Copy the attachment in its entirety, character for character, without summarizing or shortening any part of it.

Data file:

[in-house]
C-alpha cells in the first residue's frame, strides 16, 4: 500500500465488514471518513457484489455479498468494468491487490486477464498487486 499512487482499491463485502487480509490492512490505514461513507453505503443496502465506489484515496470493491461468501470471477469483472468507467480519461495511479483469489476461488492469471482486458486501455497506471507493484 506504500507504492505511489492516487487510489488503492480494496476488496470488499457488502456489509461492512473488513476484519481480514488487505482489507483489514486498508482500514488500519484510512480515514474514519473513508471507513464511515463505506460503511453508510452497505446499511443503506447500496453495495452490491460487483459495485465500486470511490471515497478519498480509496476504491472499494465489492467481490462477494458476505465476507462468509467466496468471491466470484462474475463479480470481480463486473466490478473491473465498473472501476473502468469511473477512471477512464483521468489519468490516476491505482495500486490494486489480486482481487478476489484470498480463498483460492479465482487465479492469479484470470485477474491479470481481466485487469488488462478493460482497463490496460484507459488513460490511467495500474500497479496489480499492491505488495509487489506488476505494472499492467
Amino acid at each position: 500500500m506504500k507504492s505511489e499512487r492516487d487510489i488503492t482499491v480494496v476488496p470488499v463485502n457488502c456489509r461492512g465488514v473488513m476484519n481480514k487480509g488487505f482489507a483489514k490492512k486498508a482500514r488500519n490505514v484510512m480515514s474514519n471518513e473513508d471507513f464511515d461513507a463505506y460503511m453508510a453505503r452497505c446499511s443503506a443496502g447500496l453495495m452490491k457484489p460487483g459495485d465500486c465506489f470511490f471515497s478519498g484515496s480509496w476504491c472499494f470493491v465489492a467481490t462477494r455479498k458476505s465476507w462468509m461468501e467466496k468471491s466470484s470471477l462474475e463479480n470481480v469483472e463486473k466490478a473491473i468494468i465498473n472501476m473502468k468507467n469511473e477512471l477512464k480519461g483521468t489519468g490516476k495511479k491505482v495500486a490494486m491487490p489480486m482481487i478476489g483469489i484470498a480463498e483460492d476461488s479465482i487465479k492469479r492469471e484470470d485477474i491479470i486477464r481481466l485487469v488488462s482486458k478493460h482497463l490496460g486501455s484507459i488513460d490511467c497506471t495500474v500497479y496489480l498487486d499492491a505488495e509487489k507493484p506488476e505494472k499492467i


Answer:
[in-house]
C-alpha cells in the first residue's frame, strides 16, 4: 500500500465488514471518513457484489455479498468494468491487490486477464498487486 499512487482499491463485502487480509490492512490505514461513507453505503443496502465506489484515496470493491461468501470471477469483472468507467480519461495511479483469489476461488492469471482486458486501455497506471507493484 506504500507504492505511489492516487487510489488503492480494496476488496470488499457488502456489509461492512473488513476484519481480514488487505482489507483489514486498508482500514488500519484510512480515514474514519473513508471507513464511515463505506460503511453508510452497505446499511443503506447500496453495495452490491460487483459495485465500486470511490471515497478519498480509496476504491472499494465489492467481490462477494458476505465476507462468509467466496468471491466470484462474475463479480470481480463486473466490478473491473465498473472501476473502468469511473477512471477512464483521468489519468490516476491505482495500486490494486489480486482481487478476489484470498480463498483460492479465482487465479492469479484470470485477474491479470481481466485487469488488462478493460482497463490496460484507459488513460490511467495500474500497479496489480499492491505488495509487489506488476505494472499492467
Amino acid at each position: 500500500m506504500k507504492s505511489e499512487r492516487d487510489i488503492t482499491v480494496v476488496p470488499v463485502n457488502c456489509r461492512g465488514v473488513m476484519n481480514k487480509g488487505f482489507a483489514k490492512k486498508a482500514r488500519n490505514v484510512m480515514s474514519n471518513e473513508d471507513f464511515d461513507a463505506y460503511m453508510a453505503r452497505c446499511s443503506a443496502g447500496l453495495m452490491k457484489p460487483g459495485d465500486c465506489f470511490f471515497s478519498g484515496s480509496w476504491c472499494f470493491v465489492a467481490t462477494r455479498k458476505s465476507w462468509m461468501e467466496k468471491s466470484s470471477l462474475e463479480n470481480v469483472e463486473k466490478a473491473i468494468i465498473n472501476m473502468k468507467n469511473e477512471l477512464k480519461g483521468t489519468g490516476k495511479k491505482v495500486a490494486m491487490p489480486m482481487i478476489g483469489i484470498a480463498e483460492d476461488s479465482i487465479k492469479r492469471e484470470d485477474i491479470i486477464r481481466l485487469v488488462s482486458k478493460h482497463l490496460g486501455s484507459i488513460d490511467c497506471t495500474v500497479y496489480l498487486d499492491a505488495e509487489k507493484p506488476e505494472k499492467i